Blond is a queer bar in Ghent, only a five-minute walk from home. The umbrella term is LGBTQ (Lesbian, Gay, Bisexual, Transgender, Queer). I’ve passed by many a time, but clearly too early in the day. This time they were open.

I’m here in my new home city to meet people – all sorts of them. I don’t learn much by hanging out only with folks whose life experience is close to mine. I want my eyes opened, to discover brothers and sisters of different sexual orientations, ages, races, cultures and personalities.

When I walked into Blond tonight, there was one guy sitting at the bar and the bartender Djahid. Two young men. That was it.

I read the menu, loving the message that appears in the photo. “We are all called upon to contribute to making everyone feel safe.” Yes.

After a preamble about beer, I asked Djahid if most of his customers were respectful of differences. He said yes, with notable exceptions. Still, Blond is a safe haven for LGBTQ human beings.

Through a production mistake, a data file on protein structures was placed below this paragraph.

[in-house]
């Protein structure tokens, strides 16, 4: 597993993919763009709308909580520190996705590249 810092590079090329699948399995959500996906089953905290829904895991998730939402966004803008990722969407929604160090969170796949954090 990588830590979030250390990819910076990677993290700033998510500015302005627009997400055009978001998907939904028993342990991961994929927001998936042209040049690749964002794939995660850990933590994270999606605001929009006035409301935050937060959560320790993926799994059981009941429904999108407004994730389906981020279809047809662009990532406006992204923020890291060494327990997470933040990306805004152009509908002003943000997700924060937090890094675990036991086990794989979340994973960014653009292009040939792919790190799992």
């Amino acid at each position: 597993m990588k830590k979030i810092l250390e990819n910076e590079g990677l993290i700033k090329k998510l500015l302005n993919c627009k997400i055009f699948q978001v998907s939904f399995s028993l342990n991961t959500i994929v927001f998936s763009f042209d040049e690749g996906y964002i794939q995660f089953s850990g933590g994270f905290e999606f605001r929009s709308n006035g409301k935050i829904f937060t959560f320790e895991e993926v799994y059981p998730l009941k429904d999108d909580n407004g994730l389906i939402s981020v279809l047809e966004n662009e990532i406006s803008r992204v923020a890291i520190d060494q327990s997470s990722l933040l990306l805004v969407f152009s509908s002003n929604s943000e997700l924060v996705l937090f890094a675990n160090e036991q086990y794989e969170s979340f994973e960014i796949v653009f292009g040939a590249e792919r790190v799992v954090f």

Djahid told me that when I walked in, he sensed that I was a good person, but he’s learned from bitter experience to stay attentive. Sometimes he’s been surprised by a sudden racial slur or a joke about two women being together.

Once he felt comfortable with me, Djahid said that he likes dressing up feminine for queer parties but tenses up when it’s time to walk home. Too much of his life is about being careful, constantly on the alert for aggressive behaviour. I asked myself what all that looking over your shoulder does to the body.

I was sad that there were no women in the café. I had hoped to talk to one or two about their lives and mine. Next time.

It shouldn’t be any big deal. It should be about celebrating our differences by simply talking. “What’s important to you? Here’s what’s important to me …”

I’ll be back

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